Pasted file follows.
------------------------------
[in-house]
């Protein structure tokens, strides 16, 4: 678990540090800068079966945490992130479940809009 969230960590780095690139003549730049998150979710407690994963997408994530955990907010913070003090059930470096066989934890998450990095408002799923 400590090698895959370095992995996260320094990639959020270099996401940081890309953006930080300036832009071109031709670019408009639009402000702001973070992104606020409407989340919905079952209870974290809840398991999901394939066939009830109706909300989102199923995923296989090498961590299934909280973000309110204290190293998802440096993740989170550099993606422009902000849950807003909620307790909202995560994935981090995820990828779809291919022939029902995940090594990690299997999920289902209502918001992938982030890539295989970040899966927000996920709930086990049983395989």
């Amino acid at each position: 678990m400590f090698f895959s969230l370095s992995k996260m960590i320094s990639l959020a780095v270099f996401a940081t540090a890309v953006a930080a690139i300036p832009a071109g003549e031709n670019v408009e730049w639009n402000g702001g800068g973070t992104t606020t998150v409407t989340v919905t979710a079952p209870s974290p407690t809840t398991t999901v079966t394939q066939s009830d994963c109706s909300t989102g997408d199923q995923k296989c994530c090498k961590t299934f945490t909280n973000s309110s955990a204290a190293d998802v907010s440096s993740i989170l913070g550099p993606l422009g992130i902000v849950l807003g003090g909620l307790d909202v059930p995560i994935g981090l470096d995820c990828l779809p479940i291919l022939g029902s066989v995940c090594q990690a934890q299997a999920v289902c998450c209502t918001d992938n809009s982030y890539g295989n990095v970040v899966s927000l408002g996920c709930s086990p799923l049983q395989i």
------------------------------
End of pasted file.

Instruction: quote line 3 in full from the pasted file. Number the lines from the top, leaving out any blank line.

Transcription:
């Amino acid at each position: 678990m400590f090698f895959s969230l370095s992995k996260m960590i320094s990639l959020a780095v270099f996401a940081t540090a890309v953006a930080a690139i300036p832009a071109g003549e031709n670019v408009e730049w639009n402000g702001g800068g973070t992104t606020t998150v409407t989340v919905t979710a079952p209870s974290p407690t809840t398991t999901v079966t394939q066939s009830d994963c109706s909300t989102g997408d199923q995923k296989c994530c090498k961590t299934f945490t909280n973000s309110s955990a204290a190293d998802v907010s440096s993740i989170l913070g550099p993606l422009g992130i902000v849950l807003g003090g909620l307790d909202v059930p995560i994935g981090l470096d995820c990828l779809p479940i291919l022939g029902s066989v995940c090594q990690a934890q299997a999920v289902c998450c209502t918001d992938n809009s982030y890539g295989n990095v970040v899966s927000l408002g996920c709930s086990p799923l049983q395989i």